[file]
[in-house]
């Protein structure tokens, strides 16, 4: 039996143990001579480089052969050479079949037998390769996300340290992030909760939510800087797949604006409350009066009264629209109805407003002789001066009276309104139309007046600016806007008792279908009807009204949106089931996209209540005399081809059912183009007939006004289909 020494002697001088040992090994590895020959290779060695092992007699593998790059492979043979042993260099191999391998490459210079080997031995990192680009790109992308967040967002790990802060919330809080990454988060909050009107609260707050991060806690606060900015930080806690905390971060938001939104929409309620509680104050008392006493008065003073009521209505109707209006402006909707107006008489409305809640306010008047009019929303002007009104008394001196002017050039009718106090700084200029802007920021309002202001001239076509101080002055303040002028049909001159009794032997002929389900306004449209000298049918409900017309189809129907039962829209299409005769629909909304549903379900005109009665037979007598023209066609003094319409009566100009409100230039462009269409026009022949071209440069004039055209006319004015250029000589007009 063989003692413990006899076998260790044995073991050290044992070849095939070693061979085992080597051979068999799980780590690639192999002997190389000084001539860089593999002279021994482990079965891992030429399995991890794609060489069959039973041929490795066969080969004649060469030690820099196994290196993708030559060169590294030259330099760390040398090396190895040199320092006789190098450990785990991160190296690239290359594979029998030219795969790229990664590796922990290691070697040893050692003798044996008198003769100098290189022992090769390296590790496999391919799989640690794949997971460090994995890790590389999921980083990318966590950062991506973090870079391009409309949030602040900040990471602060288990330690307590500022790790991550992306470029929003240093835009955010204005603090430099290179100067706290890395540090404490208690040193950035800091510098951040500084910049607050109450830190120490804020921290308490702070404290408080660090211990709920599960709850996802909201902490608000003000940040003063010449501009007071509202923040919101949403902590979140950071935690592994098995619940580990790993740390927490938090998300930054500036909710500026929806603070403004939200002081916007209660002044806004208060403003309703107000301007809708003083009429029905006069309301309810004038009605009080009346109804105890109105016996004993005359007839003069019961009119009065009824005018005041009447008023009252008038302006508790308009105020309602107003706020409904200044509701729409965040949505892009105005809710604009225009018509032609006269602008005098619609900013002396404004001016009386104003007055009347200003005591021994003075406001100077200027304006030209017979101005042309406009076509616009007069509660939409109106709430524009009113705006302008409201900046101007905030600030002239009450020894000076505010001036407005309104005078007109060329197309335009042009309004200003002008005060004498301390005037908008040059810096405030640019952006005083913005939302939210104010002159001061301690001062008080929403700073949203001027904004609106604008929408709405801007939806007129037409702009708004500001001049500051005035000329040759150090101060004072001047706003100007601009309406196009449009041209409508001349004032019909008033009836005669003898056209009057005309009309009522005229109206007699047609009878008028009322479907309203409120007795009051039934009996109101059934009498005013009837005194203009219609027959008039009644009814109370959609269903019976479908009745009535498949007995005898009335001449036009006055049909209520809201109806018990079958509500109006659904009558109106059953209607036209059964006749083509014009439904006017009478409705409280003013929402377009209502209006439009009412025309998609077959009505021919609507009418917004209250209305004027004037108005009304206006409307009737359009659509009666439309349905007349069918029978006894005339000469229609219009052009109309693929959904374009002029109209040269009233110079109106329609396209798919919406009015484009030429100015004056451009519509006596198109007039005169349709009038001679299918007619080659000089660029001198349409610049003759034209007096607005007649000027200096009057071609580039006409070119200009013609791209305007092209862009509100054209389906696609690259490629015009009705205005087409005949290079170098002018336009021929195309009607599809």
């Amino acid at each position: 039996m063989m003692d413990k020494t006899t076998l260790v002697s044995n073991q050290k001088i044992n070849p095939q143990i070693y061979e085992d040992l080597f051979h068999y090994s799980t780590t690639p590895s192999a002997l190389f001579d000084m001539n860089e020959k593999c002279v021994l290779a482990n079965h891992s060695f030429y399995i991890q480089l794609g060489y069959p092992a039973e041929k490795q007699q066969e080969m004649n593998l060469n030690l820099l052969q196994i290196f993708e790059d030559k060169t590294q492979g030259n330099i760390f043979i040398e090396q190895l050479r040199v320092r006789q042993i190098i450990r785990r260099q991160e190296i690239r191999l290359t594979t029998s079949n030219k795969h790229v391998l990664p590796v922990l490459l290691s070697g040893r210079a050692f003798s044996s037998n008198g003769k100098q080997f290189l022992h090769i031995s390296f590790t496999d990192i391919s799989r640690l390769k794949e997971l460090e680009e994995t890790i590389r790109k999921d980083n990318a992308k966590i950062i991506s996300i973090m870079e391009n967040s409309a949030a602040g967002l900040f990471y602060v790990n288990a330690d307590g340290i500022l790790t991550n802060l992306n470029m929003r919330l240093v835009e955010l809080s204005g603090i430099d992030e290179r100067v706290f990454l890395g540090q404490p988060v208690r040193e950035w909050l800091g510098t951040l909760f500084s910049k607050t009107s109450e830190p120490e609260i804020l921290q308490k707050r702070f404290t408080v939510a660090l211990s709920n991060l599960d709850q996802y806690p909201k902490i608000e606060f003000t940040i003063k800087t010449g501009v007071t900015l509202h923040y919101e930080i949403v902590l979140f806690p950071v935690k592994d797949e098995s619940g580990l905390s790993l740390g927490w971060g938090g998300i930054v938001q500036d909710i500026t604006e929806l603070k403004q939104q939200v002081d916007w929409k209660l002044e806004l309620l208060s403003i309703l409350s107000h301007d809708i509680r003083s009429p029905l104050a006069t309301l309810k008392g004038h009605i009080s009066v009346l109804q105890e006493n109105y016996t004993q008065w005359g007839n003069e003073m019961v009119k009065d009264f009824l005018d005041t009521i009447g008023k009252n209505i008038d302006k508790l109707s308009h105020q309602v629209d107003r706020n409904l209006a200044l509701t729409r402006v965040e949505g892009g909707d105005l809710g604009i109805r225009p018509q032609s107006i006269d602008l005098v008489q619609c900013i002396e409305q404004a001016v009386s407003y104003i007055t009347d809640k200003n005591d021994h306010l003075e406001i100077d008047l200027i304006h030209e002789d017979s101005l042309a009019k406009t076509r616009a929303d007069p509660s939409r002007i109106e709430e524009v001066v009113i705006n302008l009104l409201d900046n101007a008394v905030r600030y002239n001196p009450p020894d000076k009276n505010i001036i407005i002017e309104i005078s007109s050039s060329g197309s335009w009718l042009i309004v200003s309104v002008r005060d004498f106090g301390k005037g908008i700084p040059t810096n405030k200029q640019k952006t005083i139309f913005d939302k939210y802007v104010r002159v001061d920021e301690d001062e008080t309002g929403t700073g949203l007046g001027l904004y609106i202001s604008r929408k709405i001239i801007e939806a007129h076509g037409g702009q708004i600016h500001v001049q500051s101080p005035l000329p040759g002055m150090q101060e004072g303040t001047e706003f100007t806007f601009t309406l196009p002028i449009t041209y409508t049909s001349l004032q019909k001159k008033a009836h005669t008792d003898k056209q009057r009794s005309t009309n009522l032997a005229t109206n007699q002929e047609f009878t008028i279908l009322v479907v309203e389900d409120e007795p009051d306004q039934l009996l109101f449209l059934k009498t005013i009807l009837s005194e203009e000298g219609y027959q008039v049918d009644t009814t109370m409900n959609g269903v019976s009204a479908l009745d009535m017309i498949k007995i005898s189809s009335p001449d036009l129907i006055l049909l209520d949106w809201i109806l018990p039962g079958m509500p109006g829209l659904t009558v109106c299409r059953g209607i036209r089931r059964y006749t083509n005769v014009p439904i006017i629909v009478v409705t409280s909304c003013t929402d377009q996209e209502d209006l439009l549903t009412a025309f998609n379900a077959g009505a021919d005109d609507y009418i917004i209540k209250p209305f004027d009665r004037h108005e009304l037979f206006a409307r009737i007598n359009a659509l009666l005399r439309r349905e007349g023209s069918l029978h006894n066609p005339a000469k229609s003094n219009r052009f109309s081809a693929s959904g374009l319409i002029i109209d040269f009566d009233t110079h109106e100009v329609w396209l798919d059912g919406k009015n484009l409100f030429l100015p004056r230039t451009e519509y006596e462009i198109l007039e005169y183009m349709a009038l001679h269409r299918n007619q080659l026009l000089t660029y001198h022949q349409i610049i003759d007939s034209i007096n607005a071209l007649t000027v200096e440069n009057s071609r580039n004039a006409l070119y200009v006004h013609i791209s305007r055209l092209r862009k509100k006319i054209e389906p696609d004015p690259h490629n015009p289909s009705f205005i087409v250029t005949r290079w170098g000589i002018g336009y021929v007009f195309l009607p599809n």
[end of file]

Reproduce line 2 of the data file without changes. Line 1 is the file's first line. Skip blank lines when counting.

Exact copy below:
């Protein structure tokens, strides 16, 4: 039996143990001579480089052969050479079949037998390769996300340290992030909760939510800087797949604006409350009066009264629209109805407003002789001066009276309104139309007046600016806007008792279908009807009204949106089931996209209540005399081809059912183009007939006004289909 020494002697001088040992090994590895020959290779060695092992007699593998790059492979043979042993260099191999391998490459210079080997031995990192680009790109992308967040967002790990802060919330809080990454988060909050009107609260707050991060806690606060900015930080806690905390971060938001939104929409309620509680104050008392006493008065003073009521209505109707209006402006909707107006008489409305809640306010008047009019929303002007009104008394001196002017050039009718106090700084200029802007920021309002202001001239076509101080002055303040002028049909001159009794032997002929389900306004449209000298049918409900017309189809129907039962829209299409005769629909909304549903379900005109009665037979007598023209066609003094319409009566100009409100230039462009269409026009022949071209440069004039055209006319004015250029000589007009 063989003692413990006899076998260790044995073991050290044992070849095939070693061979085992080597051979068999799980780590690639192999002997190389000084001539860089593999002279021994482990079965891992030429399995991890794609060489069959039973041929490795066969080969004649060469030690820099196994290196993708030559060169590294030259330099760390040398090396190895040199320092006789190098450990785990991160190296690239290359594979029998030219795969790229990664590796922990290691070697040893050692003798044996008198003769100098290189022992090769390296590790496999391919799989640690794949997971460090994995890790590389999921980083990318966590950062991506973090870079391009409309949030602040900040990471602060288990330690307590500022790790991550992306470029929003240093835009955010204005603090430099290179100067706290890395540090404490208690040193950035800091510098951040500084910049607050109450830190120490804020921290308490702070404290408080660090211990709920599960709850996802909201902490608000003000940040003063010449501009007071509202923040919101949403902590979140950071935690592994098995619940580990790993740390927490938090998300930054500036909710500026929806603070403004939200002081916007209660002044806004208060403003309703107000301007809708003083009429029905006069309301309810004038009605009080009346109804105890109105016996004993005359007839003069019961009119009065009824005018005041009447008023009252008038302006508790308009105020309602107003706020409904200044509701729409965040949505892009105005809710604009225009018509032609006269602008005098619609900013002396404004001016009386104003007055009347200003005591021994003075406001100077200027304006030209017979101005042309406009076509616009007069509660939409109106709430524009009113705006302008409201900046101007905030600030002239009450020894000076505010001036407005309104005078007109060329197309335009042009309004200003002008005060004498301390005037908008040059810096405030640019952006005083913005939302939210104010002159001061301690001062008080929403700073949203001027904004609106604008929408709405801007939806007129037409702009708004500001001049500051005035000329040759150090101060004072001047706003100007601009309406196009449009041209409508001349004032019909008033009836005669003898056209009057005309009309009522005229109206007699047609009878008028009322479907309203409120007795009051039934009996109101059934009498005013009837005194203009219609027959008039009644009814109370959609269903019976479908009745009535498949007995005898009335001449036009006055049909209520809201109806018990079958509500109006659904009558109106059953209607036209059964006749083509014009439904006017009478409705409280003013929402377009209502209006439009009412025309998609077959009505021919609507009418917004209250209305004027004037108005009304206006409307009737359009659509009666439309349905007349069918029978006894005339000469229609219009052009109309693929959904374009002029109209040269009233110079109106329609396209798919919406009015484009030429100015004056451009519509006596198109007039005169349709009038001679299918007619080659000089660029001198349409610049003759034209007096607005007649000027200096009057071609580039006409070119200009013609791209305007092209862009509100054209389906696609690259490629015009009705205005087409005949290079170098002018336009021929195309009607599809």